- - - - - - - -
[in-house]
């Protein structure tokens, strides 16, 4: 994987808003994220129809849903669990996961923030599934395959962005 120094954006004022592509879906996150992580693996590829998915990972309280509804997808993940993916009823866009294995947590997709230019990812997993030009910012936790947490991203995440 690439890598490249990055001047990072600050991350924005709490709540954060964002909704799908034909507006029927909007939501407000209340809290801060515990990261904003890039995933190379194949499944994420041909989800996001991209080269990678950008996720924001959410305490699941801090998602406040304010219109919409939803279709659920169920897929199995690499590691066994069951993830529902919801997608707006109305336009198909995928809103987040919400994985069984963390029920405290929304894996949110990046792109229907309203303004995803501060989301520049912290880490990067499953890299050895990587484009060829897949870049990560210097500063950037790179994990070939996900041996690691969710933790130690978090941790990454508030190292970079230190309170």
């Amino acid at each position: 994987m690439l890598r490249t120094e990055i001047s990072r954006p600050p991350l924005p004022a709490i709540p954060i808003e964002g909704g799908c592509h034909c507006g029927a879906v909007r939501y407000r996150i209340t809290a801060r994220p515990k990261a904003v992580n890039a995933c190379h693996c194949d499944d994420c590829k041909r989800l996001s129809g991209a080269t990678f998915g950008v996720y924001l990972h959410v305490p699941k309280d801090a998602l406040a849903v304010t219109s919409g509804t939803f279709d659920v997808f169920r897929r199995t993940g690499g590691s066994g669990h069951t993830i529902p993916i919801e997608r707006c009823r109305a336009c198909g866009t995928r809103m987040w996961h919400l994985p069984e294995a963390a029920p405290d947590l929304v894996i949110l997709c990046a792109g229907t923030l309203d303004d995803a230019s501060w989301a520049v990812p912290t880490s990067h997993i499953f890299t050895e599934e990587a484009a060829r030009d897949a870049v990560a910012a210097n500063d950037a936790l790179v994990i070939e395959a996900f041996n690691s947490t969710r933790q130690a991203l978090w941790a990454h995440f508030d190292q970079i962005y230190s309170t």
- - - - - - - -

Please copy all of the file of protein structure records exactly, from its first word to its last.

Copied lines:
[in-house]
């Protein structure tokens, strides 16, 4: 994987808003994220129809849903669990996961923030599934395959962005 120094954006004022592509879906996150992580693996590829998915990972309280509804997808993940993916009823866009294995947590997709230019990812997993030009910012936790947490991203995440 690439890598490249990055001047990072600050991350924005709490709540954060964002909704799908034909507006029927909007939501407000209340809290801060515990990261904003890039995933190379194949499944994420041909989800996001991209080269990678950008996720924001959410305490699941801090998602406040304010219109919409939803279709659920169920897929199995690499590691066994069951993830529902919801997608707006109305336009198909995928809103987040919400994985069984963390029920405290929304894996949110990046792109229907309203303004995803501060989301520049912290880490990067499953890299050895990587484009060829897949870049990560210097500063950037790179994990070939996900041996690691969710933790130690978090941790990454508030190292970079230190309170």
């Amino acid at each position: 994987m690439l890598r490249t120094e990055i001047s990072r954006p600050p991350l924005p004022a709490i709540p954060i808003e964002g909704g799908c592509h034909c507006g029927a879906v909007r939501y407000r996150i209340t809290a801060r994220p515990k990261a904003v992580n890039a995933c190379h693996c194949d499944d994420c590829k041909r989800l996001s129809g991209a080269t990678f998915g950008v996720y924001l990972h959410v305490p699941k309280d801090a998602l406040a849903v304010t219109s919409g509804t939803f279709d659920v997808f169920r897929r199995t993940g690499g590691s066994g669990h069951t993830i529902p993916i919801e997608r707006c009823r109305a336009c198909g866009t995928r809103m987040w996961h919400l994985p069984e294995a963390a029920p405290d947590l929304v894996i949110l997709c990046a792109g229907t923030l309203d303004d995803a230019s501060w989301a520049v990812p912290t880490s990067h997993i499953f890299t050895e599934e990587a484009a060829r030009d897949a870049v990560a910012a210097n500063d950037a936790l790179v994990i070939e395959a996900f041996n690691s947490t969710r933790q130690a991203l978090w941790a990454h995440f508030d190292q970079i962005y230190s309170t």